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LETTERS TO EDITOR
The director has divided the three act play into two parts which is fine. But he has also stretched the three day timeline during which the ill and disheartened painter awaits the visit of an influential art dealer into an interminable three hours. At the performance I attended, this prompted an intermission exodus unlike any I recall, with sporadic additional exits during the second act.
The evening begins promisingly enough. To put us in the right frame of mind, a rotating gallery of paintings are projected on a large easel at the side of the stage. This easel-projector is used throughout, but, as it turns out, insufficiently so. After all, this is a play about not just one but three artists: Amadeo Modigliani and his carousing buddies Chaim Soutine and Maurice Utrillo, all outsiders in the Paris art world of 1917. Not to be overlooked, is the much talked about but never seen ultimate insider, Pablo Picasso. Given the way the story plays out on the central playing area, more illustrations of the work discussed would be most welcome. At minimum a reproduction of the nude that figures importantly in the plot arc should have been included.
Signals of pacing problems to come are evident from the moment the lights dim and the audience is left in the dark too long and for no apparent purpose. But the really wrong-headed aspects of this revival are most evident in the scene shifts in between the play's eleven scenes. Instead of settling for a simple unit set, props are constantly moved. These scenery shifts are turned into little dramas with the prop movers, dressed as gendarmes and maids, often mumbling bits of dialogue. None of this is specified in the script which in fact includes an author's note expressing his preference for total simplicity and a reliance on costumes and lighting rather than props. By my guesstimate, this distracting intra-scene business takes up thirty to forty minutes and also seems to go with the lack of acknowledgement to the playwright in the program. (Aren't audiences likely to want at least a brief author bio that would make mention of McIntyre's two other plays, Split Second and National Anthem?).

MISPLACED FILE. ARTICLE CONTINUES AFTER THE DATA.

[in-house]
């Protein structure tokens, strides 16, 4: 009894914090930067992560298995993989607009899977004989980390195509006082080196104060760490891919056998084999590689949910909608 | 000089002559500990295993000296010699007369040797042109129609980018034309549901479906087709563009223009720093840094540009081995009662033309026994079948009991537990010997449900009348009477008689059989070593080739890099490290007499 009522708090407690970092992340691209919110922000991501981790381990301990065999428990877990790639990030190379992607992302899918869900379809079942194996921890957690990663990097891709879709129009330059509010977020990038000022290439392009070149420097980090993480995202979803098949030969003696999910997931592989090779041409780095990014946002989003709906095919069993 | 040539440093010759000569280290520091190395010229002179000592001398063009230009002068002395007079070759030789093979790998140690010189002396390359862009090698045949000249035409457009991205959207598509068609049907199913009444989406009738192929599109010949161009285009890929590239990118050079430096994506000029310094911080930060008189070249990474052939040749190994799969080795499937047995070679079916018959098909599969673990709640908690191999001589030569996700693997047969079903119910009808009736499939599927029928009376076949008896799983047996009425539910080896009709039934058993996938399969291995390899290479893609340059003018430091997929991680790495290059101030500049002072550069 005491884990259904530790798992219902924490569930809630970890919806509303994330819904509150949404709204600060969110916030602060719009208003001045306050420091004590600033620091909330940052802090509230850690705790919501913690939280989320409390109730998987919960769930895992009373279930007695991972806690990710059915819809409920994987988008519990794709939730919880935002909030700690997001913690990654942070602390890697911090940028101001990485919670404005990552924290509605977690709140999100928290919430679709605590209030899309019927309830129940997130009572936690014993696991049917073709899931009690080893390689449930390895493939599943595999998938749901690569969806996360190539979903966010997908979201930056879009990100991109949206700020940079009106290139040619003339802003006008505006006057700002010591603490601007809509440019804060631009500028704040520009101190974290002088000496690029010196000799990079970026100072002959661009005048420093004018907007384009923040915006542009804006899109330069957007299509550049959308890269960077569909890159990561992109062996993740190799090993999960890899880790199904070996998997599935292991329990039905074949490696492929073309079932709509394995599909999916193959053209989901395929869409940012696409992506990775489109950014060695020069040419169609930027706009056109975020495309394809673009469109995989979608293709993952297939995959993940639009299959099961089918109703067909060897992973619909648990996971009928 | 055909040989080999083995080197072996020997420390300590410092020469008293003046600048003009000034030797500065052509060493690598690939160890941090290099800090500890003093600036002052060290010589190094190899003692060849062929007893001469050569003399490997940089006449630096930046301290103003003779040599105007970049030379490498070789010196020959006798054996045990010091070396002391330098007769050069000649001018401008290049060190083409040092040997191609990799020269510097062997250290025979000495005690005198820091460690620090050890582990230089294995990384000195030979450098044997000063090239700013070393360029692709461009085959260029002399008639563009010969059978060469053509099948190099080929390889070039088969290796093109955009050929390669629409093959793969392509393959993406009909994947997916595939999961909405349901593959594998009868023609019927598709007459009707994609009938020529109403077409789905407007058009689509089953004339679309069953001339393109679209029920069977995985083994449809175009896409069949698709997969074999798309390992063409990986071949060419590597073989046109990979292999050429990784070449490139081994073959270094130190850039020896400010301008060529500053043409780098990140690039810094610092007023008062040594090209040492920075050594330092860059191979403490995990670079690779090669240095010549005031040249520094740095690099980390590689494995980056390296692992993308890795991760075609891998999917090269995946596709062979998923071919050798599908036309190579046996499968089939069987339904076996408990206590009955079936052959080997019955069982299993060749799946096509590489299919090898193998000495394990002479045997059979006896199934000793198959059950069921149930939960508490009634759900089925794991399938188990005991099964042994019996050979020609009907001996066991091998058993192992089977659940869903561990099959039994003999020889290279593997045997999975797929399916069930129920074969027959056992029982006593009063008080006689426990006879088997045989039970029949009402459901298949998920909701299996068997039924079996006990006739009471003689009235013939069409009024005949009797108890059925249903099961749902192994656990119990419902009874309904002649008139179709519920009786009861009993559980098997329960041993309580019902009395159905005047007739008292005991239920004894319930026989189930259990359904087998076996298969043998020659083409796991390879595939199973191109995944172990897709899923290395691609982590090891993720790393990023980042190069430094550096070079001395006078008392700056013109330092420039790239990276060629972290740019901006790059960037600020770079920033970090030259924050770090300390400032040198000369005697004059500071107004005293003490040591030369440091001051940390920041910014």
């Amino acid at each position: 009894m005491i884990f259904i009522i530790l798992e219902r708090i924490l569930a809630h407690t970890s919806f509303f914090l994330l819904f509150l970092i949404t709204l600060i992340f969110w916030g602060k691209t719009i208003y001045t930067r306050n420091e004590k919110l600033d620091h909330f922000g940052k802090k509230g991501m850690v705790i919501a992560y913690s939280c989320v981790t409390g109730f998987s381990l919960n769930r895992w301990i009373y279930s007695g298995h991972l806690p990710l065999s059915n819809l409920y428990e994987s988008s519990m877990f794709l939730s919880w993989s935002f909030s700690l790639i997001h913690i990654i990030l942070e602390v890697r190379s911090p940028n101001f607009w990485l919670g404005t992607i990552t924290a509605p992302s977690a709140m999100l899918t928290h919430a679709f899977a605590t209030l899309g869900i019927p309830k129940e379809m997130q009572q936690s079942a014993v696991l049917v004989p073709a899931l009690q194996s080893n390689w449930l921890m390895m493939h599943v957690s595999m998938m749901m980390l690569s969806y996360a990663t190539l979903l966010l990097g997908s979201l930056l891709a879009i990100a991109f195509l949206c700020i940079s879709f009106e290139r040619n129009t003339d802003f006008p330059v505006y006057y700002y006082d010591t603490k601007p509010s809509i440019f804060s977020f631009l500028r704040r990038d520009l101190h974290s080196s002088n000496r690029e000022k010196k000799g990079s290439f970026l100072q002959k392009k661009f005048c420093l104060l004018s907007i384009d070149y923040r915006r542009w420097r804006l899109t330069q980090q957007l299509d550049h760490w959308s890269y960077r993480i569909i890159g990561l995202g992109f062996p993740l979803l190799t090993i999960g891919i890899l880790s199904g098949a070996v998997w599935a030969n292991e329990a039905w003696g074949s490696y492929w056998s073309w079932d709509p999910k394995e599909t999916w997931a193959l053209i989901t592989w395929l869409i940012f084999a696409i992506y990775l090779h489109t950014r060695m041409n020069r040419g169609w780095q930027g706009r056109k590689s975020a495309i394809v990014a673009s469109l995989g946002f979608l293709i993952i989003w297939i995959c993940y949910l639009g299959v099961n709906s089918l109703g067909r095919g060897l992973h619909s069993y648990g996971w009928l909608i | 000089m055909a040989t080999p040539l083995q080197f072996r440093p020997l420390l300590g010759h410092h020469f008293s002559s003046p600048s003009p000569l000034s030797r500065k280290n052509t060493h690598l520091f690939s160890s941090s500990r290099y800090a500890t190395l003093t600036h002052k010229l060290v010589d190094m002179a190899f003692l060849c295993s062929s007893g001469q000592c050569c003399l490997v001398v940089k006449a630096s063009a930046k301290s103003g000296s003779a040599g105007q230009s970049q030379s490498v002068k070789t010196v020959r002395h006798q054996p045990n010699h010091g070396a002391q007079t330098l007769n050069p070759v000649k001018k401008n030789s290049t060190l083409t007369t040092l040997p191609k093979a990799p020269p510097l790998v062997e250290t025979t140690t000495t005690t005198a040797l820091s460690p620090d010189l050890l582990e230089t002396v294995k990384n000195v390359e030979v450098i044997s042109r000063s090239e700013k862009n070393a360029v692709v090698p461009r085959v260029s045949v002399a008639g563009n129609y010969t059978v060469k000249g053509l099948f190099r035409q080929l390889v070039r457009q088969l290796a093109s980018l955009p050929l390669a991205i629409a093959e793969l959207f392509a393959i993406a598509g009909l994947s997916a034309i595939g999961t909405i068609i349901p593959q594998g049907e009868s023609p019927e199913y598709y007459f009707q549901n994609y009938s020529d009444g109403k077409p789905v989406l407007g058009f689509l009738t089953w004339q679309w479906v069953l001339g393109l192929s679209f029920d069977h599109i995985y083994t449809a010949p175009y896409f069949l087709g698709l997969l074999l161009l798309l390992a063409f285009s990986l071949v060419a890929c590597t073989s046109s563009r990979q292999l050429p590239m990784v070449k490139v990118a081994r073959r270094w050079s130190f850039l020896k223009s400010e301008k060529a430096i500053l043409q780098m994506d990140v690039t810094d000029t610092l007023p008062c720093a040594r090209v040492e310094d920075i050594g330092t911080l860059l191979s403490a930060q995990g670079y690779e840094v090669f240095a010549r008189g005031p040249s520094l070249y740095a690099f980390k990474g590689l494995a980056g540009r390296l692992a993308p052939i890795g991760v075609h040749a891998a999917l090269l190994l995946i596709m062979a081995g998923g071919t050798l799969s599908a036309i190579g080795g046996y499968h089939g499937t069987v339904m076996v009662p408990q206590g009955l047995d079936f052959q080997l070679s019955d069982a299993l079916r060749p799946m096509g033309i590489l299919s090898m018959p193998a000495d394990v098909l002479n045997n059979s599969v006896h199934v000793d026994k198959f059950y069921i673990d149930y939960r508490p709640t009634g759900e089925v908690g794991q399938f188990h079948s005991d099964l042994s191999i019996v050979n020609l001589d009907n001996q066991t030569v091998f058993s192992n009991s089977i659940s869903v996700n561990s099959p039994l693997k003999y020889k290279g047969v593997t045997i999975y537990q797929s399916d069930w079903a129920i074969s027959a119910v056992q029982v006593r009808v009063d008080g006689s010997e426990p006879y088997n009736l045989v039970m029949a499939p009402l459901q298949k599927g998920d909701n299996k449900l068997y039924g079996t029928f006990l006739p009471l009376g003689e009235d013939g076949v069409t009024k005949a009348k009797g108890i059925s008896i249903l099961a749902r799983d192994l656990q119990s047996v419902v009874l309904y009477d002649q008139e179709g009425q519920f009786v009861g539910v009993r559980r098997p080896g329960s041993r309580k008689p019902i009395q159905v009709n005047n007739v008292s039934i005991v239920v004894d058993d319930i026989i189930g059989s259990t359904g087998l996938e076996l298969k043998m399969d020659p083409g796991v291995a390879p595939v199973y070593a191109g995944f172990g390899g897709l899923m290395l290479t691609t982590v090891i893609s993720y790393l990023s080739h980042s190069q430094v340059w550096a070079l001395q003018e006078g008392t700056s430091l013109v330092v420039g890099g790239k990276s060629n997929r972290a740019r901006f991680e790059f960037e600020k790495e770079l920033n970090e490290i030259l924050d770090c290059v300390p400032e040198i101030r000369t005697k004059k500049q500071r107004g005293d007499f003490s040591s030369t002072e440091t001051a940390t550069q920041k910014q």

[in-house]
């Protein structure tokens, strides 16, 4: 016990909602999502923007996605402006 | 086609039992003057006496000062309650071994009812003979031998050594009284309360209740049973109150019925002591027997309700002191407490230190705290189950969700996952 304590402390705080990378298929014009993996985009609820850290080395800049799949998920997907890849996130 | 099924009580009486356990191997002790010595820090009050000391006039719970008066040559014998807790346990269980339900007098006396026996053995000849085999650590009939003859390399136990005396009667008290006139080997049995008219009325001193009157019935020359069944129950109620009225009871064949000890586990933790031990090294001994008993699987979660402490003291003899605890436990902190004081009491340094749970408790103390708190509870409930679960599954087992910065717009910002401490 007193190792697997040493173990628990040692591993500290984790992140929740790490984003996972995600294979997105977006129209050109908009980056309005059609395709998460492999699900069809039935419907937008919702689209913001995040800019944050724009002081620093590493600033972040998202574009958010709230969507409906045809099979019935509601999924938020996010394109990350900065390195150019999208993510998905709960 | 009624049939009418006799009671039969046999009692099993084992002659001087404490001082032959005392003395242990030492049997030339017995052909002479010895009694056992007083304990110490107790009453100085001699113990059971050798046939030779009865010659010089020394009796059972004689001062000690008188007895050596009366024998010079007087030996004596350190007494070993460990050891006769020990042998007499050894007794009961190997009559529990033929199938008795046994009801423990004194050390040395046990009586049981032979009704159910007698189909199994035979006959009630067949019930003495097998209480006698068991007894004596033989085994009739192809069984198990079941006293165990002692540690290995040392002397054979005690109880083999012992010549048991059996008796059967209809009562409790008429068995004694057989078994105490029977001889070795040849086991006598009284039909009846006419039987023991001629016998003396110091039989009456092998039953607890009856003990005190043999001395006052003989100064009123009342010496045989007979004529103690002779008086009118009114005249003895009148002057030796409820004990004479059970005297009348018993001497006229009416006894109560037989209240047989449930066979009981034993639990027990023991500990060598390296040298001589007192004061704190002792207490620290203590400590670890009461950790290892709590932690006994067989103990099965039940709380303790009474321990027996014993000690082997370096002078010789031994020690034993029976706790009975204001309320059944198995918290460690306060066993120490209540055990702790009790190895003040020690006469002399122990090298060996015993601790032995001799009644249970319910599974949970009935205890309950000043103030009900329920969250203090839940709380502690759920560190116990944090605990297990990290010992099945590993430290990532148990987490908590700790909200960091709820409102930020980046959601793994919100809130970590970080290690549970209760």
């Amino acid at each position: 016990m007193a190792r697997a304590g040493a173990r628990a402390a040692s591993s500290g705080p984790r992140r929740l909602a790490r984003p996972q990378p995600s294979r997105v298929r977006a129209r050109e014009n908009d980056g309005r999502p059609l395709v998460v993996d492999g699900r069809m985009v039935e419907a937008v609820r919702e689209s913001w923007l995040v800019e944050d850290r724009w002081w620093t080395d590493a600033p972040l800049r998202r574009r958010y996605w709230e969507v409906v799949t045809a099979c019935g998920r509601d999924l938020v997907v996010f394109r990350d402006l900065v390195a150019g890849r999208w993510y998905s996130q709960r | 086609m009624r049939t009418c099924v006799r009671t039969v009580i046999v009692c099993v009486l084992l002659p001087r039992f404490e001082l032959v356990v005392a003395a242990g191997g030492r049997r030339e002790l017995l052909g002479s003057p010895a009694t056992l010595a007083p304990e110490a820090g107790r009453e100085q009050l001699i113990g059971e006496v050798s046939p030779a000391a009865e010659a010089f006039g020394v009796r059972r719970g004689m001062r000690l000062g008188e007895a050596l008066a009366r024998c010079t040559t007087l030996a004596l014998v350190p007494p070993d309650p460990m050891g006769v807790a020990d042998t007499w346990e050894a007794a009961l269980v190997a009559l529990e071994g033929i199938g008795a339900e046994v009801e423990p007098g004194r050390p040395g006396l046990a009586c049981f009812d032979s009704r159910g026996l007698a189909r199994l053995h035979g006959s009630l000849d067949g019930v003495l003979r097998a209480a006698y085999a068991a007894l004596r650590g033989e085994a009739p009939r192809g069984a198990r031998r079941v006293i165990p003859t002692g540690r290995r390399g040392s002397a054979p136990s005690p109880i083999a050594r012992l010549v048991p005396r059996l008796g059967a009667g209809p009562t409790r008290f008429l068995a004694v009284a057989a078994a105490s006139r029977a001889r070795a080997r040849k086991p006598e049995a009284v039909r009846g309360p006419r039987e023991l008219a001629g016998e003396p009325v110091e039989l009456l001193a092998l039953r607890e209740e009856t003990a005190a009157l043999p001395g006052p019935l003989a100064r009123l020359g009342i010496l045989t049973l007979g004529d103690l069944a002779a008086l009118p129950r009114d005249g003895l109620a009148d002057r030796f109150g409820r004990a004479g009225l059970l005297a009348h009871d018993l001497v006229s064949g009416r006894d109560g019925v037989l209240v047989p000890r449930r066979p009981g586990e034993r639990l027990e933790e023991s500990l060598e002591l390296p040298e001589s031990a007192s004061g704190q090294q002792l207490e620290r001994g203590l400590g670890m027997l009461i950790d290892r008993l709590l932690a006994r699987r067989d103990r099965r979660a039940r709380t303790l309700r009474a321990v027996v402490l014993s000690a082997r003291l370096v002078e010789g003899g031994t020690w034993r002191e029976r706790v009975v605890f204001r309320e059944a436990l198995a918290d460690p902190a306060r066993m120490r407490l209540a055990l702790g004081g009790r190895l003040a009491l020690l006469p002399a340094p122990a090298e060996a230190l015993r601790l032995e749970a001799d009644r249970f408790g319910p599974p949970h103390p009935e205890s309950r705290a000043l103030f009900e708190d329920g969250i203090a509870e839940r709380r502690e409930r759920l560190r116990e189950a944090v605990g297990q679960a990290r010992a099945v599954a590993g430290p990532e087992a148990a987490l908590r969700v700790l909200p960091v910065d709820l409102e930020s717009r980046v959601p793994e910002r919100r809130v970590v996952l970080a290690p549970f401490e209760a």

The cast of seven struggles valiantly with the overheated, snail-paced direction. William Abadie has the dark good looks for which the real Modigliani was known. The coughing spasms that sound as if the man is going to expire well before the end of the play practically disappear after the first few scenes. Adabie has a nice turn with his muse, Beatrice (a very credible performance by Nandana Sen) but his and the play's best scene is the meeting with the art dealer, Guillaume Cheron (Bruno Gelormini almost saving the evening as the cruel art dealer).
McIntyre gave his characters some interesting things to say about art and the life of those making art. The three painters are fascinating examples of artists struggling with their inner demons as well as their careers. But the drunken scenes, in which Soutine (Panos Makedonas) and Utrillo (Jacob Battat) play their parts like two fools out of Shakespeare undermine the strength of the text and the powerful final scene when Modigliani, in destroying his work, regains his drive to pick up his pen and brush again.
This is the second play about well-known artists I've seen within a fortnight. As watching a Tennessee Williams play or Anna Magnani movie proved preferable to Roman Nights which chronicled their friendship, so visiting a museum to look at Modigliani's and his friends' paintings is likely to be more rewarding than this three-hour soap opera.
6, 500 Comparative Phrases including 800 Shakespearean Metaphors by CurtainUp's editor.
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